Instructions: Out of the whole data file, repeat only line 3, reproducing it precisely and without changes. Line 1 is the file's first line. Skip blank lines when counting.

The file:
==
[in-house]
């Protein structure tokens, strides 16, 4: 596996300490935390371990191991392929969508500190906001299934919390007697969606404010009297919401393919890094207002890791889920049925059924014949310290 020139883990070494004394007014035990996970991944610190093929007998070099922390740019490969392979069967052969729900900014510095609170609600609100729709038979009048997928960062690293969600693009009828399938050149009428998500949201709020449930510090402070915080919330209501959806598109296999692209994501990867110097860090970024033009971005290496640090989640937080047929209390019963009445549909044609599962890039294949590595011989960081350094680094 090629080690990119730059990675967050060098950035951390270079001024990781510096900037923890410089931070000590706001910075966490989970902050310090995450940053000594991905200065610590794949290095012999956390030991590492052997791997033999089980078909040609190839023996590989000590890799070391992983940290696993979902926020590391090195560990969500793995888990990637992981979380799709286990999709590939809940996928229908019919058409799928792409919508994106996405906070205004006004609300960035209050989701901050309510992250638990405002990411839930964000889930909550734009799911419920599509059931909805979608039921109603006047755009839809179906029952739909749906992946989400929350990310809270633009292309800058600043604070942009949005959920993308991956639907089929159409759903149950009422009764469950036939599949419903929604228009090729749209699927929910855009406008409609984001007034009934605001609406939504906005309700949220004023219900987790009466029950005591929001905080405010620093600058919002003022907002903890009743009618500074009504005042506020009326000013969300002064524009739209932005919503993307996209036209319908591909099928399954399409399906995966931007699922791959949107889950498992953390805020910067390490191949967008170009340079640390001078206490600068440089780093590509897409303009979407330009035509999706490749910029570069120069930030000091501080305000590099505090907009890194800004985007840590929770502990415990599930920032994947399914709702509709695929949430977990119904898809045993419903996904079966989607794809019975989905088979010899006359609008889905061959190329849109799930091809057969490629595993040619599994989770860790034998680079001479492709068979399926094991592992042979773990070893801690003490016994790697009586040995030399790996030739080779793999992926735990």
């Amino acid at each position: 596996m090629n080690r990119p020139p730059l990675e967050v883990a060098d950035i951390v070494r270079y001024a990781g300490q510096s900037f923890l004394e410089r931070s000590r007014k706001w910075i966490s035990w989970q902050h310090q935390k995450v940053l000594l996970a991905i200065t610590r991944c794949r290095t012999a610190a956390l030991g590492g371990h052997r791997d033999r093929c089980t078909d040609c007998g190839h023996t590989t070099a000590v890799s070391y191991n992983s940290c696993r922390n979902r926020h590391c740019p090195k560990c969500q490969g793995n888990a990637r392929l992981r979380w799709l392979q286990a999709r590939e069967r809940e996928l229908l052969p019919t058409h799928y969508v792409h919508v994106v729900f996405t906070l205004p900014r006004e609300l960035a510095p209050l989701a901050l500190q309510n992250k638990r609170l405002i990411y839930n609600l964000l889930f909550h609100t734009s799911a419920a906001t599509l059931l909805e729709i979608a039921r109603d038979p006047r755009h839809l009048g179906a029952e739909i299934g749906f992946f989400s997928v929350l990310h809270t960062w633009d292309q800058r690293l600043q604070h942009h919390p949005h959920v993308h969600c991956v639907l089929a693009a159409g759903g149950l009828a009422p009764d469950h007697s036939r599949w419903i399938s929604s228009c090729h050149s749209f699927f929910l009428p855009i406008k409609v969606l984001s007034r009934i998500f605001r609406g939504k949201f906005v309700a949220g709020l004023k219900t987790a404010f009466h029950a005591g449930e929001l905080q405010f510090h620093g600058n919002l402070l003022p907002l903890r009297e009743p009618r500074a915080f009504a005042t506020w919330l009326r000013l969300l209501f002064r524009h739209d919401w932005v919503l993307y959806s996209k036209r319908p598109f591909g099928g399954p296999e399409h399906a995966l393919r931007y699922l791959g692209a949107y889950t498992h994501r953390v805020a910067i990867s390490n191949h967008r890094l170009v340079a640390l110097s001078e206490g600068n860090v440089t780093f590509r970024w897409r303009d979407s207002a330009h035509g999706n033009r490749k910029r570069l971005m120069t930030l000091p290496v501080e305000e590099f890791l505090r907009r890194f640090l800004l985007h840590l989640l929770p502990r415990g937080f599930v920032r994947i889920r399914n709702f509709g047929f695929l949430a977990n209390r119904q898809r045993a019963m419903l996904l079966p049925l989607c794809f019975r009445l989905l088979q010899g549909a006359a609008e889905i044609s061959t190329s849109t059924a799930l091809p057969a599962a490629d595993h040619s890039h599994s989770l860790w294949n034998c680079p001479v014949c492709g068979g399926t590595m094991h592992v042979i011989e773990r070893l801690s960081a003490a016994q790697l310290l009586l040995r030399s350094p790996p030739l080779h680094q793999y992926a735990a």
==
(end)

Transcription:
């Amino acid at each position: 596996m090629n080690r990119p020139p730059l990675e967050v883990a060098d950035i951390v070494r270079y001024a990781g300490q510096s900037f923890l004394e410089r931070s000590r007014k706001w910075i966490s035990w989970q902050h310090q935390k995450v940053l000594l996970a991905i200065t610590r991944c794949r290095t012999a610190a956390l030991g590492g371990h052997r791997d033999r093929c089980t078909d040609c007998g190839h023996t590989t070099a000590v890799s070391y191991n992983s940290c696993r922390n979902r926020h590391c740019p090195k560990c969500q490969g793995n888990a990637r392929l992981r979380w799709l392979q286990a999709r590939e069967r809940e996928l229908l052969p019919t058409h799928y969508v792409h919508v994106v729900f996405t906070l205004p900014r006004e609300l960035a510095p209050l989701a901050l500190q309510n992250k638990r609170l405002i990411y839930n609600l964000l889930f909550h609100t734009s799911a419920a906001t599509l059931l909805e729709i979608a039921r109603d038979p006047r755009h839809l009048g179906a029952e739909i299934g749906f992946f989400s997928v929350l990310h809270t960062w633009d292309q800058r690293l600043q604070h942009h919390p949005h959920v993308h969600c991956v639907l089929a693009a159409g759903g149950l009828a009422p009764d469950h007697s036939r599949w419903i399938s929604s228009c090729h050149s749209f699927f929910l009428p855009i406008k409609v969606l984001s007034r009934i998500f605001r609406g939504k949201f906005v309700a949220g709020l004023k219900t987790a404010f009466h029950a005591g449930e929001l905080q405010f510090h620093g600058n919002l402070l003022p907002l903890r009297e009743p009618r500074a915080f009504a005042t506020w919330l009326r000013l969300l209501f002064r524009h739209d919401w932005v919503l993307y959806s996209k036209r319908p598109f591909g099928g399954p296999e399409h399906a995966l393919r931007y699922l791959g692209a949107y889950t498992h994501r953390v805020a910067i990867s390490n191949h967008r890094l170009v340079a640390l110097s001078e206490g600068n860090v440089t780093f590509r970024w897409r303009d979407s207002a330009h035509g999706n033009r490749k910029r570069l971005m120069t930030l000091p290496v501080e305000e590099f890791l505090r907009r890194f640090l800004l985007h840590l989640l929770p502990r415990g937080f599930v920032r994947i889920r399914n709702f509709g047929f695929l949430a977990n209390r119904q898809r045993a019963m419903l996904l079966p049925l989607c794809f019975r009445l989905l088979q010899g549909a006359a609008e889905i044609s061959t190329s849109t059924a799930l091809p057969a599962a490629d595993h040619s890039h599994s989770l860790w294949n034998c680079p001479v014949c492709g068979g399926t590595m094991h592992v042979i011989e773990r070893l801690s960081a003490a016994q790697l310290l009586l040995r030399s350094p790996p030739l080779h680094q793999y992926a735990a």